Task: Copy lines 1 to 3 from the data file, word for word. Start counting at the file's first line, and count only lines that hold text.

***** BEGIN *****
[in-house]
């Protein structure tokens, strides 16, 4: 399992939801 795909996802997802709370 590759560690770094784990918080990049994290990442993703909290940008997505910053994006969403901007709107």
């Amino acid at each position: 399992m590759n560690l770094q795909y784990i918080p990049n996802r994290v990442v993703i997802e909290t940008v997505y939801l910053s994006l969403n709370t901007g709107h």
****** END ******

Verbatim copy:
[in-house]
């Protein structure tokens, strides 16, 4: 399992939801 795909996802997802709370 590759560690770094784990918080990049994290990442993703909290940008997505910053994006969403901007709107």
């Amino acid at each position: 399992m590759n560690l770094q795909y784990i918080p990049n996802r994290v990442v993703i997802e909290t940008v997505y939801l910053s994006l969403n709370t901007g709107h």